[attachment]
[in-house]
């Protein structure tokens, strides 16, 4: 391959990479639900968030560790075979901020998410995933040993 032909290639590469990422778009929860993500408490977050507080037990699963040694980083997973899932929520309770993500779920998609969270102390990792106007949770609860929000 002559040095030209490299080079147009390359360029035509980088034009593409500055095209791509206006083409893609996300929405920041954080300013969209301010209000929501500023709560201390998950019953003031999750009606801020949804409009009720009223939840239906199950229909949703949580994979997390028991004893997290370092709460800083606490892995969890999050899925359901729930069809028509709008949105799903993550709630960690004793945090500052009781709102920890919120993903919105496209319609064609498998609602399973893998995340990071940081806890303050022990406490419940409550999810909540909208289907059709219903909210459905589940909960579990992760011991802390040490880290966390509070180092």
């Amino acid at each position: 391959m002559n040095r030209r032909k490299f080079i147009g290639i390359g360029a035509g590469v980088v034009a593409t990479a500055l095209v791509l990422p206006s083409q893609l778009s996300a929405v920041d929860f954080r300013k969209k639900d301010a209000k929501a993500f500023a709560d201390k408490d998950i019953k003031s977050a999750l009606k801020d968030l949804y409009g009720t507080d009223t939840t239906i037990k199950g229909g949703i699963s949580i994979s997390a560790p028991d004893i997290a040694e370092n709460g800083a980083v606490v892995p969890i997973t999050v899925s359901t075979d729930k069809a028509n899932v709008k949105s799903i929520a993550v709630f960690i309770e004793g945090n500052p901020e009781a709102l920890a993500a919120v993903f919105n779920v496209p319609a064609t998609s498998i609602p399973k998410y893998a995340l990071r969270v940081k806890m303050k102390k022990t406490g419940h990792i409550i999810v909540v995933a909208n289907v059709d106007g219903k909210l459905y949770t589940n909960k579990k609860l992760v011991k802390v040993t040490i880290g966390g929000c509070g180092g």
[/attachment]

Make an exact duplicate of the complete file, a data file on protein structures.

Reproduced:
[in-house]
């Protein structure tokens, strides 16, 4: 391959990479639900968030560790075979901020998410995933040993 032909290639590469990422778009929860993500408490977050507080037990699963040694980083997973899932929520309770993500779920998609969270102390990792106007949770609860929000 002559040095030209490299080079147009390359360029035509980088034009593409500055095209791509206006083409893609996300929405920041954080300013969209301010209000929501500023709560201390998950019953003031999750009606801020949804409009009720009223939840239906199950229909949703949580994979997390028991004893997290370092709460800083606490892995969890999050899925359901729930069809028509709008949105799903993550709630960690004793945090500052009781709102920890919120993903919105496209319609064609498998609602399973893998995340990071940081806890303050022990406490419940409550999810909540909208289907059709219903909210459905589940909960579990992760011991802390040490880290966390509070180092």
């Amino acid at each position: 391959m002559n040095r030209r032909k490299f080079i147009g290639i390359g360029a035509g590469v980088v034009a593409t990479a500055l095209v791509l990422p206006s083409q893609l778009s996300a929405v920041d929860f954080r300013k969209k639900d301010a209000k929501a993500f500023a709560d201390k408490d998950i019953k003031s977050a999750l009606k801020d968030l949804y409009g009720t507080d009223t939840t239906i037990k199950g229909g949703i699963s949580i994979s997390a560790p028991d004893i997290a040694e370092n709460g800083a980083v606490v892995p969890i997973t999050v899925s359901t075979d729930k069809a028509n899932v709008k949105s799903i929520a993550v709630f960690i309770e004793g945090n500052p901020e009781a709102l920890a993500a919120v993903f919105n779920v496209p319609a064609t998609s498998i609602p399973k998410y893998a995340l990071r969270v940081k806890m303050k102390k022990t406490g419940h990792i409550i999810v909540v995933a909208n289907v059709d106007g219903k909210l459905y949770t589940n909960k579990k609860l992760v011991k802390v040993t040490i880290g966390g929000c509070g180092g």